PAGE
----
In actual terms, ICO legally is still undefined. Reason being, tokens, or coins, are sold in the form of digital goods and not as financial assets. That is why it is called a “crowd sale.” This has simplified the process of raising funds, but the unprecedented success of ICOs like DAO, a stateless investment fund, has caught the eye of regulators, and it will not be long before regulations kick in. The SEC is currently evaluating this capitalization method but hasn’t made any public comments. Rumors are that the SEC is contemplating whether to consider tokens or coins as securities, which will allow investors to sue issuing companies in case a project doesn’t take off and issued tokens become worthless.
Law firms familiar with securities and online token markets, however, believe that as long as token issuers follow a few simple rules, coins are unlikely to be categorized as securities:
- tokens should be able to live independently of the emitting company
- tokens shouldn’t represent any interest in any cash flow from the emitter
- the emitter should pay income tax on the emitted tokens as they are the proceeds of a revenue event for the emitter
Having said that, lack of regulations gives companies a chance to go to market and innovate at a rapid speed. It gives elbow room to ecosystem participants like startups, investors, and markets-in-general to come up with their own solutions to combat unexpected roadblocks.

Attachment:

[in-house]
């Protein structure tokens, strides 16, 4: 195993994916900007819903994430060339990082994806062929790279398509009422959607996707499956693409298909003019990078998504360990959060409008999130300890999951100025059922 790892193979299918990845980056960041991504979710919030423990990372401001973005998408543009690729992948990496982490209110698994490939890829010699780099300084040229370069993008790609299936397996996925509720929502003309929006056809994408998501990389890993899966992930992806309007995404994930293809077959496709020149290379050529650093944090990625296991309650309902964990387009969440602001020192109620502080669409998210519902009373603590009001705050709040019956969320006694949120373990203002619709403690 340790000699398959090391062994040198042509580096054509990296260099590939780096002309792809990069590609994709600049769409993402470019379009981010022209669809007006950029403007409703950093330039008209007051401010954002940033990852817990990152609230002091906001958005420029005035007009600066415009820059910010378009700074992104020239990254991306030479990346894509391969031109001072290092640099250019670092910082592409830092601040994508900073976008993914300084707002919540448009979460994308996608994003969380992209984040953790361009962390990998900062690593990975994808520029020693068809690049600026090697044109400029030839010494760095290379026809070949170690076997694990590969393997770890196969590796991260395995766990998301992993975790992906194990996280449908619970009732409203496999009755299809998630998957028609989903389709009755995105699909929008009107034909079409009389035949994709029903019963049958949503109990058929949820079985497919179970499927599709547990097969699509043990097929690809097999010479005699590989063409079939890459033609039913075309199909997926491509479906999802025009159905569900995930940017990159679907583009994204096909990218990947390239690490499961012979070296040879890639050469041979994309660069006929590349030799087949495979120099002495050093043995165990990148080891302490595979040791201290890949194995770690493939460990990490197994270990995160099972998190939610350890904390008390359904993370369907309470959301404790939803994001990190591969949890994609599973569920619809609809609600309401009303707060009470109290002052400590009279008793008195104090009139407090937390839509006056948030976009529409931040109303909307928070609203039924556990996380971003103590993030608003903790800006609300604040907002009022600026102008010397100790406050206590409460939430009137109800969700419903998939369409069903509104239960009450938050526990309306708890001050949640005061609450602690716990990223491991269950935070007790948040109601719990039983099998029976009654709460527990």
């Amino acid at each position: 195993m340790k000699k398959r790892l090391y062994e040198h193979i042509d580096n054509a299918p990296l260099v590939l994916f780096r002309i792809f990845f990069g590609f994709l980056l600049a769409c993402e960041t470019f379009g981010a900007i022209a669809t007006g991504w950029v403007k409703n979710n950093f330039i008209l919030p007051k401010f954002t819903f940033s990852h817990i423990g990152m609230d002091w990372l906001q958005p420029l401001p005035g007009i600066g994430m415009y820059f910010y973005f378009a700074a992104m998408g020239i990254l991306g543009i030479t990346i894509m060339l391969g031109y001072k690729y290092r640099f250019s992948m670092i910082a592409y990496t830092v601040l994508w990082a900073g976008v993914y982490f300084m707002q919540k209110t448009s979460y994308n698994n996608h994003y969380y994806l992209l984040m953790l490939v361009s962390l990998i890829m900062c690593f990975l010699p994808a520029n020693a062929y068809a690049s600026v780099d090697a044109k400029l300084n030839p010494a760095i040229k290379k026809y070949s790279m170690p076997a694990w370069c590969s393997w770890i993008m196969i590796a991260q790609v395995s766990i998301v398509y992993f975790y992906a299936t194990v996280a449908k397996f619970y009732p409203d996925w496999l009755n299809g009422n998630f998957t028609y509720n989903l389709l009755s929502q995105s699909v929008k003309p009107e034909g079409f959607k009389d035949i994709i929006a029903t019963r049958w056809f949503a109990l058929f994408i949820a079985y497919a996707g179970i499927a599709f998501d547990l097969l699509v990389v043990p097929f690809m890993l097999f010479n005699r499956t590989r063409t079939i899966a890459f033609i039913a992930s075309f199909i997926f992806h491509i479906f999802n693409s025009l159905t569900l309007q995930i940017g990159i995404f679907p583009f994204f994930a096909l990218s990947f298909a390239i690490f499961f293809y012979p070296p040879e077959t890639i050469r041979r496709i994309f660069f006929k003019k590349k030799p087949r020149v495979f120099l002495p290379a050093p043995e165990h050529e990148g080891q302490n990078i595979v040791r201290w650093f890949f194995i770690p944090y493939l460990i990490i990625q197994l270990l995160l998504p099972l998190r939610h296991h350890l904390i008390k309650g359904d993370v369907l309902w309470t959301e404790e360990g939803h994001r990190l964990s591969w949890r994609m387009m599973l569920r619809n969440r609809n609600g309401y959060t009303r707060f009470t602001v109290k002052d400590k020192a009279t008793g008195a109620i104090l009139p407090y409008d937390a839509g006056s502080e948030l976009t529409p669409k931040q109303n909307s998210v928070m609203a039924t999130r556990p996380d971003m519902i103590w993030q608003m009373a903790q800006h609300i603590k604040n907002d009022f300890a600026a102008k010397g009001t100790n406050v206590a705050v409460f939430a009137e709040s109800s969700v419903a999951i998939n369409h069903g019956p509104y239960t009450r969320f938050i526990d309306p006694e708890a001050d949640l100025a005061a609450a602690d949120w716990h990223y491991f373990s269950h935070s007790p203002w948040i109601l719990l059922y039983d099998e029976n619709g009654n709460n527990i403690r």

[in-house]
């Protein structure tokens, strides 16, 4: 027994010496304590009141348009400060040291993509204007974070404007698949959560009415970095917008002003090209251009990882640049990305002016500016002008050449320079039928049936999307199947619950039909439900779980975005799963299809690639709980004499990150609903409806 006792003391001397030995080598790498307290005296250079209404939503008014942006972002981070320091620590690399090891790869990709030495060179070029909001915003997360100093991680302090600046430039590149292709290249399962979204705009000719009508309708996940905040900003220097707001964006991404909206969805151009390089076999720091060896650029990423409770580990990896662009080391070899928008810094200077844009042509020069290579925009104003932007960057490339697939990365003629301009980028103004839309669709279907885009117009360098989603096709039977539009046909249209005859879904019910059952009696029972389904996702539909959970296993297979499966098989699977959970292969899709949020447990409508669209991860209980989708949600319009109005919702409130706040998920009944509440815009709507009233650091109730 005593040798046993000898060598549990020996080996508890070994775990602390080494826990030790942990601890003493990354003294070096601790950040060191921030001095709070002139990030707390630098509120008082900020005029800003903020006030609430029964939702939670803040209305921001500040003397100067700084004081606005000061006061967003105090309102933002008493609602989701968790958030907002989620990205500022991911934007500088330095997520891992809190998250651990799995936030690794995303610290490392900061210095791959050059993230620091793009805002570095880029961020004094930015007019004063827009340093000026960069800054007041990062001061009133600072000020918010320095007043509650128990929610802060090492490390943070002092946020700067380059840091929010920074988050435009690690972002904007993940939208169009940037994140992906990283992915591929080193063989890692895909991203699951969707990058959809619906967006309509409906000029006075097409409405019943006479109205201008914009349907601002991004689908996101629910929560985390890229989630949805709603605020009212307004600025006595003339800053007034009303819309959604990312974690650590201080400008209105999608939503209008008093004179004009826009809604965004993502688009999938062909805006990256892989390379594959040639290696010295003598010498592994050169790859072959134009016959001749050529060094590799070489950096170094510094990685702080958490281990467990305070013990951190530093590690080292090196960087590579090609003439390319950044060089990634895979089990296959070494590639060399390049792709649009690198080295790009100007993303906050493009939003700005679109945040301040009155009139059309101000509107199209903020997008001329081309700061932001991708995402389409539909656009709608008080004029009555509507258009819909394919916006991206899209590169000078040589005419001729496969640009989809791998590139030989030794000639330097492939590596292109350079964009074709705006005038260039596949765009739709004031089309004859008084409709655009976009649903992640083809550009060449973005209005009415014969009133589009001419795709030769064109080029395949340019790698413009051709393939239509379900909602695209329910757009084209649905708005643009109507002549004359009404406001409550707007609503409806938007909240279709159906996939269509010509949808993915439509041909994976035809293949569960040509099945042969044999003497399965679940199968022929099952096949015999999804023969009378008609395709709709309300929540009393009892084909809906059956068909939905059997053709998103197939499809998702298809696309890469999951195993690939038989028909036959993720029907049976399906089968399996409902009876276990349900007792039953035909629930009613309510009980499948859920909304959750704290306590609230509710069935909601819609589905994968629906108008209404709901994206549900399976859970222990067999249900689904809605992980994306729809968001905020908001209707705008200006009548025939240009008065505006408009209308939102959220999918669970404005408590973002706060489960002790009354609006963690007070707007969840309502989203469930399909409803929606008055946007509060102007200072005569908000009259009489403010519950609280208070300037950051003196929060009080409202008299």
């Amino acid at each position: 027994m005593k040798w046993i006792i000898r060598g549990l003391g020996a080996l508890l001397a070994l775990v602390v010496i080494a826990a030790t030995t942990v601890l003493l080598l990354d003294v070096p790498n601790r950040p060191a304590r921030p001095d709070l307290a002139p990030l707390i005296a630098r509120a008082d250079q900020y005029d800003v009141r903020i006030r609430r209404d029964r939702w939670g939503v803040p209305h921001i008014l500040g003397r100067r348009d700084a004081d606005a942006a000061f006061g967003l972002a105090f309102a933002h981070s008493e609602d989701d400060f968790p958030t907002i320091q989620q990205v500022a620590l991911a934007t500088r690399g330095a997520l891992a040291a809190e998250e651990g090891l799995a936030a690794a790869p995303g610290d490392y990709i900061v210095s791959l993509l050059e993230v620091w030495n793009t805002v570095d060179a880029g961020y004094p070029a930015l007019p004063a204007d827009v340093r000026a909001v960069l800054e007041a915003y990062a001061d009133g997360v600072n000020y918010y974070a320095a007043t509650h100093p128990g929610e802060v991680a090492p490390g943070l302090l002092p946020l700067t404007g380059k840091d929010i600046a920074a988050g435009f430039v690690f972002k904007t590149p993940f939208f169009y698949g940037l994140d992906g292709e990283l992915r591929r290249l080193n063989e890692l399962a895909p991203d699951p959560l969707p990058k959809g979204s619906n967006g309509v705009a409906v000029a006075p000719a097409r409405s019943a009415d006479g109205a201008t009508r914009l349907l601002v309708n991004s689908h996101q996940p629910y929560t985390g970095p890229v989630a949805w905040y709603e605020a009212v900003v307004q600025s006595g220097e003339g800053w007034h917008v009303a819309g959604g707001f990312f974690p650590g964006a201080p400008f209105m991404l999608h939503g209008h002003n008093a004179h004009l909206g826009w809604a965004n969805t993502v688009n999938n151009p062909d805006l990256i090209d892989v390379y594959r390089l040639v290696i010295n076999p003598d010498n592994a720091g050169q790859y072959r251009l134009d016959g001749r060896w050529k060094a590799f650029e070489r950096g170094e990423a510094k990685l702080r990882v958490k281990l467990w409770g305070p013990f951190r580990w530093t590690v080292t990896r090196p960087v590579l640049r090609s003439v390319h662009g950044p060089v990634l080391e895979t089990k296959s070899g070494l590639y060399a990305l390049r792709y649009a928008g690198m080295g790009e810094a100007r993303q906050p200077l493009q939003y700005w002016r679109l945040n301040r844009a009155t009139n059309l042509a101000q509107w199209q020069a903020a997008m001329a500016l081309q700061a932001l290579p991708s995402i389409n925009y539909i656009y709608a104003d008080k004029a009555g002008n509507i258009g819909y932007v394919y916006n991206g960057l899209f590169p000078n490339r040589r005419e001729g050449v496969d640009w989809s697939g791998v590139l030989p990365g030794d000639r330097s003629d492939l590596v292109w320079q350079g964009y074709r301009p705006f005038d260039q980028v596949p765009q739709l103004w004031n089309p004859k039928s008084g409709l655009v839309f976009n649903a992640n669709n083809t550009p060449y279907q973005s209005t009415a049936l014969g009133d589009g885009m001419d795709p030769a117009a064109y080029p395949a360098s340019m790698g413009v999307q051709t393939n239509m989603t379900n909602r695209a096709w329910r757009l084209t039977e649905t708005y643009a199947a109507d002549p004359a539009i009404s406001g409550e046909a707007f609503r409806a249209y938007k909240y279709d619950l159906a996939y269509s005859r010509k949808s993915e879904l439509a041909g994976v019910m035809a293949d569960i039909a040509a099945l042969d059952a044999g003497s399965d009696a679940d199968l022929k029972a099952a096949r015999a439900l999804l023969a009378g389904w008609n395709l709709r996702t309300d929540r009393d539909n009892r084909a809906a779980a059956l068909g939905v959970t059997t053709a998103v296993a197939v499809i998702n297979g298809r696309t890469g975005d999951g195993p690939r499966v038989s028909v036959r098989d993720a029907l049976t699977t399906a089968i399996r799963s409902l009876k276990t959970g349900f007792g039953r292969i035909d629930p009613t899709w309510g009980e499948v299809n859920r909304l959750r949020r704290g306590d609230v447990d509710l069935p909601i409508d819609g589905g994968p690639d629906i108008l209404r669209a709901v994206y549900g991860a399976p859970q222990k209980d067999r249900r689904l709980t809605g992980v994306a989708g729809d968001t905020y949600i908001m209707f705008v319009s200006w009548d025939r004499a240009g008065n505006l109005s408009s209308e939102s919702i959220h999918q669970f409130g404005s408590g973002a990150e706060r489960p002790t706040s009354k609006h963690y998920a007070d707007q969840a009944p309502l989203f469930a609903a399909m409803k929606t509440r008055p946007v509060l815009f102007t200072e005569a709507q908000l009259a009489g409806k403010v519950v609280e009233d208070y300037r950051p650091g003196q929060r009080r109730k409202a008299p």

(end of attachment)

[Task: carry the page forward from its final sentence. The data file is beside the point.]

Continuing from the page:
Not For the Faint-Hearted
The onus is on the investor to dig deep in getting familiar with a project, its future scope, founding team, etc., and the risks range from fraud management to cyber attacks. But ICOs and new cryptocurrencies have had massive successes, as well. There is no doubt that there are lots of pitfalls on the ICO road, but only an investor can decide if the rewards are worth the pain of extensive due diligence.
The below graph indicates that ICOs have had some major hits with investors making 50x to 800x returns in months. It makes you consider that maybe the risk-reward ratio is currently skewed towards the risk-taker.
EOS, which “enables parallel processing of smart contracts and horizontal scalability allowing an estimated 100K transactions per second,” raised almost $190 million in its recent ICO, and Tezos ICO (“which tackles the question of governance and development in the context of a decentralized network”) has raised a record-breaking $232 million. These record-smashing fundraisings showcase that there is massive investor interest, and with hundreds of ICOs scheduled for the coming months, it is going to be a very interesting time for ICOs and larger cryptocurrency ecosystem participants.
The Key Takeaway
To say that ICO has redefined fundraising is an understatement. Emerging companies are all queuing up to raise funding and planning to develop a cryptocurrency ecosystem. More than 78 companies have raised almost $900 million as of June 2017. July 2017 has been a blockbuster, and the $1 billion mark has been broken for 2017.
The future seems to be extremely speculative for this young fundraising mechanism. Underlying all the hype, sophisticated investors and founders understand that raising capital has been changed forever in this new world order.
Written by Heena Dhir.